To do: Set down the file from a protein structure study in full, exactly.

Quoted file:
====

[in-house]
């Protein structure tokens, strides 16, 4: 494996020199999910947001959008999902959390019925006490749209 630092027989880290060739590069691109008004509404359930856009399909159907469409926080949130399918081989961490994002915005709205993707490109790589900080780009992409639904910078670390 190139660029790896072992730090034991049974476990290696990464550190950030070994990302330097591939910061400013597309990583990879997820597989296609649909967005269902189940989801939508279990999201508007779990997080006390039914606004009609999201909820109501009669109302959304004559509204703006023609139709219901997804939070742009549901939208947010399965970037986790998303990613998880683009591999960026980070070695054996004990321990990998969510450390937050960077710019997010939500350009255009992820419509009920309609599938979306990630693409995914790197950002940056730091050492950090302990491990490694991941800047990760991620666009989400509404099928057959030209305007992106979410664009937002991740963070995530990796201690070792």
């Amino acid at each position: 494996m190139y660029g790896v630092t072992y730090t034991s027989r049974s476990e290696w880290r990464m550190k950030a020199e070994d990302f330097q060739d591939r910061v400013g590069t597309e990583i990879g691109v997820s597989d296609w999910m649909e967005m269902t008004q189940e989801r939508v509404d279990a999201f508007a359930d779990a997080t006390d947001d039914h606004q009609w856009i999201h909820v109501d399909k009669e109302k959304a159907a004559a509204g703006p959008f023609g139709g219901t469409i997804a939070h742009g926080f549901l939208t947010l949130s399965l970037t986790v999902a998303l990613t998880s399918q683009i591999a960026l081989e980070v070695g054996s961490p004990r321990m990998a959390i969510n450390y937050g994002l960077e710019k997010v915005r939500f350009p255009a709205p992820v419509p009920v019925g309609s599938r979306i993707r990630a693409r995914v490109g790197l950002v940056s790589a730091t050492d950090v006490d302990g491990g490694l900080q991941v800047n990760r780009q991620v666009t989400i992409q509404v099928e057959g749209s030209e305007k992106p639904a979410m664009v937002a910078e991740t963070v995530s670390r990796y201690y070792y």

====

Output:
[in-house]
């Protein structure tokens, strides 16, 4: 494996020199999910947001959008999902959390019925006490749209 630092027989880290060739590069691109008004509404359930856009399909159907469409926080949130399918081989961490994002915005709205993707490109790589900080780009992409639904910078670390 190139660029790896072992730090034991049974476990290696990464550190950030070994990302330097591939910061400013597309990583990879997820597989296609649909967005269902189940989801939508279990999201508007779990997080006390039914606004009609999201909820109501009669109302959304004559509204703006023609139709219901997804939070742009549901939208947010399965970037986790998303990613998880683009591999960026980070070695054996004990321990990998969510450390937050960077710019997010939500350009255009992820419509009920309609599938979306990630693409995914790197950002940056730091050492950090302990491990490694991941800047990760991620666009989400509404099928057959030209305007992106979410664009937002991740963070995530990796201690070792």
């Amino acid at each position: 494996m190139y660029g790896v630092t072992y730090t034991s027989r049974s476990e290696w880290r990464m550190k950030a020199e070994d990302f330097q060739d591939r910061v400013g590069t597309e990583i990879g691109v997820s597989d296609w999910m649909e967005m269902t008004q189940e989801r939508v509404d279990a999201f508007a359930d779990a997080t006390d947001d039914h606004q009609w856009i999201h909820v109501d399909k009669e109302k959304a159907a004559a509204g703006p959008f023609g139709g219901t469409i997804a939070h742009g926080f549901l939208t947010l949130s399965l970037t986790v999902a998303l990613t998880s399918q683009i591999a960026l081989e980070v070695g054996s961490p004990r321990m990998a959390i969510n450390y937050g994002l960077e710019k997010v915005r939500f350009p255009a709205p992820v419509p009920v019925g309609s599938r979306i993707r990630a693409r995914v490109g790197l950002v940056s790589a730091t050492d950090v006490d302990g491990g490694l900080q991941v800047n990760r780009q991620v666009t989400i992409q509404v099928e057959g749209s030209e305007k992106p639904a979410m664009v937002a910078e991740t963070v995530s670390r990796y201690y070792y």